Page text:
[Cryptography] ideas for (long) Nothing up my sleeve numbers

Sampo Syreeni decoy at iki.fi
Tue Apr 1 21:02:26 EDT 2014

On 2014-04-01, Albert Lunde wrote:

> In this kind of construction, the "something up my sleeve" may appear 
> to be how you picked the starting point and other details.

That is why I put in Elias's omega code, because to my knowledge it's 
the first optimal construction of a universal code Levenstein's, and it 
always starts from one, so that you can't repeatedly extract zero bits 
and by that way get around the idea that you shouldn't be able to 
precisely choose where you start your extraction.

Second, since the set of extant cryptographers is disributed and 
ostensibly a novel algorithm needing low-sleeveness numbers might even 
come from outside the known mainstream, I can't think of any lower 
complexity protocol which just lets you extract arbitrary amounts of 
nice bits from a commonly trusted source, than this one, combined with 
some kind of plausible enough notarization to establish precedence in 
case of dispute over who owns the currently-considered-to-be-spent-bits.

And third, the whole point is that you don't get to choose the length of 
the extraction and the bits extracted separately. They come as an 
integral whole. If you want to have a certain number (which in a good 
primitive means you have as many bits of evil design freedom), that'll 
translate to as long a linear search starting from the current status 
quo as there are values in the total range your extracted number might 
eventually have. After that, we're also using a reasonably efficient 
coding, at least asymptotically speaking: the omega code is pretty well 
distributed for this sort of thing, and if you consider the possibility 
of overlap, without formal proof I'd assert that the overlap more or 
less asymptotically compensates for the efficiency loss of prepending a 
length prefix in the first place.

Of course, the computational complexity of finding any reasonable amount 
of low-sleeveness bits isn't the real issue here, even if it might help 
disincentivize a naive crypto designer from building an optimization 
farm for the purpose. The real point is that the construction forces -- 
I hope, fingers crossed -- the search for any specific bit string to 
take on roughly the same cost as either just taking the next n bits 
without having choice in what n is, or alternatively to find some 
deterministic structure in the binary development which is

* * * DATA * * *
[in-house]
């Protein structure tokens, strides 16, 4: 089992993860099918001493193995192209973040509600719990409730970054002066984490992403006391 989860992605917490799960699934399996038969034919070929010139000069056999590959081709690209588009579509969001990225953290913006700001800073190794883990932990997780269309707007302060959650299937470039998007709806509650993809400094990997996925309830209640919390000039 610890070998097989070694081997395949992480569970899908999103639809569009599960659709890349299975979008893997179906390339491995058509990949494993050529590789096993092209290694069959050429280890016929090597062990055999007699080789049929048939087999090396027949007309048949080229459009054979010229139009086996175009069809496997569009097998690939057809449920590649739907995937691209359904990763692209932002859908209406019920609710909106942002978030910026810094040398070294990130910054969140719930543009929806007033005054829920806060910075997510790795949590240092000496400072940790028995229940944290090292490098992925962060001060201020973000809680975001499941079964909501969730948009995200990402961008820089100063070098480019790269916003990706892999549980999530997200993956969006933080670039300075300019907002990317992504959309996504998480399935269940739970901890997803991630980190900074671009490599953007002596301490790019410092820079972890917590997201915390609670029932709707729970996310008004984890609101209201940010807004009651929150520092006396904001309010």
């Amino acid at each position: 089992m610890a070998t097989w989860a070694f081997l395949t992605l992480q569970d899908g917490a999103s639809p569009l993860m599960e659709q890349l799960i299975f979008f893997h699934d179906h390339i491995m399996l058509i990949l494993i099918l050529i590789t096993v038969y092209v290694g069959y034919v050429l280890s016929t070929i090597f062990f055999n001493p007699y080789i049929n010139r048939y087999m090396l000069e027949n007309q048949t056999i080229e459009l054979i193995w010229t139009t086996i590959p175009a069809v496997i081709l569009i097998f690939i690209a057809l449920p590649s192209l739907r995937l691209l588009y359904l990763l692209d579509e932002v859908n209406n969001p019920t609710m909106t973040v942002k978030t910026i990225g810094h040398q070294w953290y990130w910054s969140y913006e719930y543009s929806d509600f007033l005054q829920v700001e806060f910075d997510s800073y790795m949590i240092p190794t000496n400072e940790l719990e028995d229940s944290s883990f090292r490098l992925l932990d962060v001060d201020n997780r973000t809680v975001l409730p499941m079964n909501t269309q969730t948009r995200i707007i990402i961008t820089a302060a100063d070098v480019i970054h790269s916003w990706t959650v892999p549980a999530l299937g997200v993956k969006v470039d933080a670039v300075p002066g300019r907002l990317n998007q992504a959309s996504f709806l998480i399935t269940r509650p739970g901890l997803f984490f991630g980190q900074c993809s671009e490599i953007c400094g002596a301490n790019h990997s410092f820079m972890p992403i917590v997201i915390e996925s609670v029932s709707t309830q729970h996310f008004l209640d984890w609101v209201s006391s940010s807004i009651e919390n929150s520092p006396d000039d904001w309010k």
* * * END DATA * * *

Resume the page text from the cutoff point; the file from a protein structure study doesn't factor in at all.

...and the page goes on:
subexponential in sequence length, and thus proving pi not to be normal.

Or if my intuition is broken here, then maybe the basic reasoning helps 
some real cryptographer strengthen the construction to something you can 
actually prove something nasty about; as far as the original question 
goes, it's a win any which way.

> Also note there are algorithms to compute the Nth digit of pi in 
> various bases without computing the previous digits, so there is no 
> particular reason to stick with digits in published literature.

Those are precisely the spigot algorithms I mentioned. The requirement 
that you start with something which wasn't already spent comes from two 
reasons. First, obviously if you want your number to be low-sleeveness 
and you have to ask about it on-list, typically you'd want it to be 
something which wasn't already utilized and analyzed to death. For 
instance, the community might have noticed that despite the conjectured 
semi-randomness of the first bits of pi, statistical fluctuation still 
made them fall too far in the tail of the distribution to satisfy the 
finite, truncated probability assumptions you sometimes have to make in 
order to make your cryptosystem secure.

And second, you really do have to get to choose the number of bits you 
use for your constants. That is something we can't easily stop, and so 
it represents a degree of possible gaming, leading to sleeveness. We can 
just hope it's somehow evident from the proposed structure that no bits 
extracted were lost in the process (i.e. all of them behave much like 
ideal key bits in the proposed construction, or we even have some sort 
of objective, future proof of how many bits you need for any future 
circuit). But what we really, *really* don't want anybody to have is a 
second, independent optimand they can freely choose, because that'd at 
the very least lead to birthday sort of sleeveness in the hands of a 
rationally malevolent designer. Thus, make them fix at least the 
starting point of the search at the status quo -- which is required in 
any case if we need new, non-overlapping constants -- and then tie the 
length and the actual bits found irrevocably together.

> But I'd argue you might as well start at the first non-zero binary 
> digit of pi, and reduce the degrees of freedom in the choice.

That doesn't take care of the length selection problem. What my 
construction does is it forces each length to start at a different 
offset as well, so that you can't easily take advantage of series 
equivalences and the like to give structure to your bits, even after 
there's been a while since the last cryptographer used the construction 
to extract anything. And of course precedence in publication serves as a 
natural, already necessary, external source of randomness to the 
process: if you wait, running your ostensibly exponential optimization 
algorithms to do your evil deed, as soon as somebody else publishes 
something using the construction, you're forced to start again, on pain 
of considered having something up your sleeve if you don't.
Sampo Syreeni, aka decoy - decoy at iki.fi, http://decoy.iki.fi/front
+358-40-3255353, 025E D175 ABE5 027C 9494 EEB0 E090 8BA9 0509 85C2

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